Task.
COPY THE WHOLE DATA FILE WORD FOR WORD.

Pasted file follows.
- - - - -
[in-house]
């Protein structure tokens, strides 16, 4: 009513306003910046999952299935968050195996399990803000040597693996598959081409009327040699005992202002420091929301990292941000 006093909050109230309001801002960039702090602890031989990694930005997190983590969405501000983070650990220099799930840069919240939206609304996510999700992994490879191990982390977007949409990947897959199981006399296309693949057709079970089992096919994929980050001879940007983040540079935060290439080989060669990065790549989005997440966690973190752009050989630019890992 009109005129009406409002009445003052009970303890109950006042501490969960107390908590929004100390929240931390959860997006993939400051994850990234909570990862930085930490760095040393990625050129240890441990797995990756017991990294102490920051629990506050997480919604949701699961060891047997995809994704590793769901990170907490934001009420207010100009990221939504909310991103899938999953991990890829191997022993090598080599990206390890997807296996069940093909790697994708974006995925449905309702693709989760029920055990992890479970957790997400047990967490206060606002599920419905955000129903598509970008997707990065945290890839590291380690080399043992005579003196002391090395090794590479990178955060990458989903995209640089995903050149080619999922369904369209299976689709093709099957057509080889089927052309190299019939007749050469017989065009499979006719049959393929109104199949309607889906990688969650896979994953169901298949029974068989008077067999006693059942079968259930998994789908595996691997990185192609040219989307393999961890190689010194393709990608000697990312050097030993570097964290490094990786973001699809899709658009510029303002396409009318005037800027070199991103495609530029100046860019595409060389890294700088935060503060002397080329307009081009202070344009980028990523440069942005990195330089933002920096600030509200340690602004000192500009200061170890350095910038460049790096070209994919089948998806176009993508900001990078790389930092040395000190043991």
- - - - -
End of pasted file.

[in-house]
């Protein structure tokens, strides 16, 4: 009513306003910046999952299935968050195996399990803000040597693996598959081409009327040699005992202002420091929301990292941000 006093909050109230309001801002960039702090602890031989990694930005997190983590969405501000983070650990220099799930840069919240939206609304996510999700992994490879191990982390977007949409990947897959199981006399296309693949057709079970089992096919994929980050001879940007983040540079935060290439080989060669990065790549989005997440966690973190752009050989630019890992 009109005129009406409002009445003052009970303890109950006042501490969960107390908590929004100390929240931390959860997006993939400051994850990234909570990862930085930490760095040393990625050129240890441990797995990756017991990294102490920051629990506050997480919604949701699961060891047997995809994704590793769901990170907490934001009420207010100009990221939504909310991103899938999953991990890829191997022993090598080599990206390890997807296996069940093909790697994708974006995925449905309702693709989760029920055990992890479970957790997400047990967490206060606002599920419905955000129903598509970008997707990065945290890839590291380690080399043992005579003196002391090395090794590479990178955060990458989903995209640089995903050149080619999922369904369209299976689709093709099957057509080889089927052309190299019939007749050469017989065009499979006719049959393929109104199949309607889906990688969650896979994953169901298949029974068989008077067999006693059942079968259930998994789908595996691997990185192609040219989307393999961890190689010194393709990608000697990312050097030993570097964290490094990786973001699809899709658009510029303002396409009318005037800027070199991103495609530029100046860019595409060389890294700088935060503060002397080329307009081009202070344009980028990523440069942005990195330089933002920096600030509200340690602004000192500009200061170890350095910038460049790096070209994919089948998806176009993508900001990078790389930092040395000190043991």